Bad-Winter Notes & Impressions
This winter has been marked by some of the worst snow conditions in memory, nationwide. The industry always struggles in bad snow years, and we feel very fortunate to be dedicated to the relatively stable racing sector. Racers are die-hard – prepared to spend money on equipment, travel and racing; so spending a little more on travel, and chasing themselves in circles on short loops doesn’t seem to dampen their enthusiasm much. Two or three winters in a row like this might end up really hurting, but this one has been more revealing than painful.
Why revealing? Bad snow means a lot of skiing on old, transformed or manmade snow. When we set-up our color scheme to describe conditions we felt it was necessary to pay some special attention to this range of conditions, and so we put in a violet category to cover transformed and manmade snow. Good timing!
L2-0 – With a poor snow year, and a lot of racing on transformed or manmade snow – we’ve had the perfect set-up world-wide for a lot of “violet” conditions. Predictably, under the circumstances, our L2-0 and L2-0S have been enjoying some good success. We’ve seen these grinds run in bitter cold on manmade snow, and in Kuusamo Kris Freeman raced on his in a squalling rain storm. The temperature and moisture versatility of the grind in transformed snow has been excellent. The grind was used by pretty much everybody who had one at US Nationals, and chalked up some great results, thanks to some great racers.
S1-0X – If there was a question-mark in the grind line-up heading into this season it was S1-0X, which we felt had a fairly specific and narrow range in new-snow “blue” conditions. Well, maybe it does, but it has seen a lot of success this season, both domestically and internationally. Most notably, Jessie Diggins used this grind to win qualifying in the Moscow city sprint World Cup, and went on to finish 6th in the rounds. A thrilling result, and one of a few very high water marks for our grinds. The feedback on this grind has been great, and we’ve also seen it do well in the cold end of the violet range. Tad Elliot used this grind when he won the National Championship 15K skate on colder manmade snow, shortly after using the same skis (and grind) to take World Cup points in brand new cold snow in a 30K skate in Davos. It’s all about picking the right athletes…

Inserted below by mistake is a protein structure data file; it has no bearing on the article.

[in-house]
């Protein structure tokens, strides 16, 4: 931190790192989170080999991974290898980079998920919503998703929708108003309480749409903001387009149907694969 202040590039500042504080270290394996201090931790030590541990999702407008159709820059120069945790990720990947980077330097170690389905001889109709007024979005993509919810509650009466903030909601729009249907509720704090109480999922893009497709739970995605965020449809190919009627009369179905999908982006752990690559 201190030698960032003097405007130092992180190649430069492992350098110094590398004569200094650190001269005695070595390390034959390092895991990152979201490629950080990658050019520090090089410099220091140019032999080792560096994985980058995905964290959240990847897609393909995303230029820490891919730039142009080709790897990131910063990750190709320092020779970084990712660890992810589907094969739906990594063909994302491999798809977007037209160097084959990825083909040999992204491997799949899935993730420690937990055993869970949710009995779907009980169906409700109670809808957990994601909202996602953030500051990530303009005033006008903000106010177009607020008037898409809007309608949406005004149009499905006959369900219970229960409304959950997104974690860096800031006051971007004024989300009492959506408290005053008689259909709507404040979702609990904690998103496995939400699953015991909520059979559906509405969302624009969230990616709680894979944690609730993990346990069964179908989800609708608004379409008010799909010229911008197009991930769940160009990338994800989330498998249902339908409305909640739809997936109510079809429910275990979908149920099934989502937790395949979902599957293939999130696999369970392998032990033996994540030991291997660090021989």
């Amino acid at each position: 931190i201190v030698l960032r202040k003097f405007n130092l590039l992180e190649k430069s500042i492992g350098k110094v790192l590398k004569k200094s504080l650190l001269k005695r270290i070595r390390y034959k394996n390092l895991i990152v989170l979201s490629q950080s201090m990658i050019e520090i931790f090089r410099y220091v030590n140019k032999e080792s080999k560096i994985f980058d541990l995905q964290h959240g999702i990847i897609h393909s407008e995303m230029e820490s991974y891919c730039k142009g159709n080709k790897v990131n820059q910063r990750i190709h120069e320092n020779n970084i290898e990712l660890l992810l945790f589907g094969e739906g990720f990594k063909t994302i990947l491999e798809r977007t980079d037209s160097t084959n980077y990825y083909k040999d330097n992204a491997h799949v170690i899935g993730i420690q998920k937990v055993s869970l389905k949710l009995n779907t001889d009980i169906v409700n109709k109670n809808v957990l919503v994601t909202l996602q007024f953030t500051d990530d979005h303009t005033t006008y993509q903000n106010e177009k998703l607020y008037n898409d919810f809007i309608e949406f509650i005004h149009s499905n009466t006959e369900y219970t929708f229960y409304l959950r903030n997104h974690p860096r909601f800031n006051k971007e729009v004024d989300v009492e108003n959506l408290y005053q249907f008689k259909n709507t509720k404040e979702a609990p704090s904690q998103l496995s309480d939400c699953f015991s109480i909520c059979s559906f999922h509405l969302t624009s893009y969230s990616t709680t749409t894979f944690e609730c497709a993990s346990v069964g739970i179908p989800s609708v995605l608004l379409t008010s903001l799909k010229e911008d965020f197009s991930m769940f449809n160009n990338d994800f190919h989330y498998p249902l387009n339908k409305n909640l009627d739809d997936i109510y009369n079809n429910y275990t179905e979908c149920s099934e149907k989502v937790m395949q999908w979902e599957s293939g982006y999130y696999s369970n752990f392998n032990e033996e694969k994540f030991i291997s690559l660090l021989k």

Fischer 115 – For several years we’ve felt that the 115 construction ski from Fischer had limited usefulness compared to the 610. This year, the same factors that have contributed to the success of L2-0 are making the 115 ski a very valuable tool as well. Part of this is simply based on understanding – as Sylvan Ellefson found at US Nationals in Rumford, a good 115 ski with an L2-0S is a real asset in manmade snow. Sylvan used a pair of 115s in both skate races there – a ski he hadn’t used since his college days – to finish 3rd in the 15K and 4th in the sprint, and earn the Nor-Am leader start-rights for the final World Cup period. He wouldn’t have taken them out of the bag unless we had specifically identified those conditions for the skis.
Now that we’ve identified violet conditions as something to prepare for, and set it aside from the blue/red continuum, we’ll probably bring in a handful of 115 construction skis for next year’s inventory. If nothing else it should guarantee that we have a wonderful snowy winter, relegating these nice new skis to the back of the ski bag!
Madshus 102 – We’ve been excited about the cold classic ski from Madshus skis for a couple of years now. Madshus has really nailed the balance between strength and shape in this pocket. This ski has been the foundation for Noah Hoffman’s development in the senior ranks into a great classic skier. As a junior he was known for his skating, but at a World Cup level he’s had his brightest spots in classic. Relaxed kick and great speed are what everybody is looking for. It sounds so simple – but you can’t compete if you can’t move easily, and you surely can’t compete at the World Cup level if your skis are slow. Noah took his first World Cup points this season in a 15K classic in Otepaa, on an extremely hard course, with a pair of Madshus 102 skis. Cool stuff, but that’s not the story here.
What we continually need to find for our customers is a ski that works well in both hardwax and klister conditions. Wet snow is pretty specialized, and for great skis in wet conditions you really need a dedicated wet klister ski. But most racers, even at the upper ends of the collegiate spectrum, need something to handle hardwax, binder and klister-covered conditions. Even cold klister will often get thrown into this mix. For this purpose the Madshus 102 has been almost like a formula. A ski that is easy to kick in extra blue, but also has the pocket integrity and shape to wax full length with cold klister and have great running speed. We’ve seen these skis really shine in the violet conditions we’ve had so far this winter.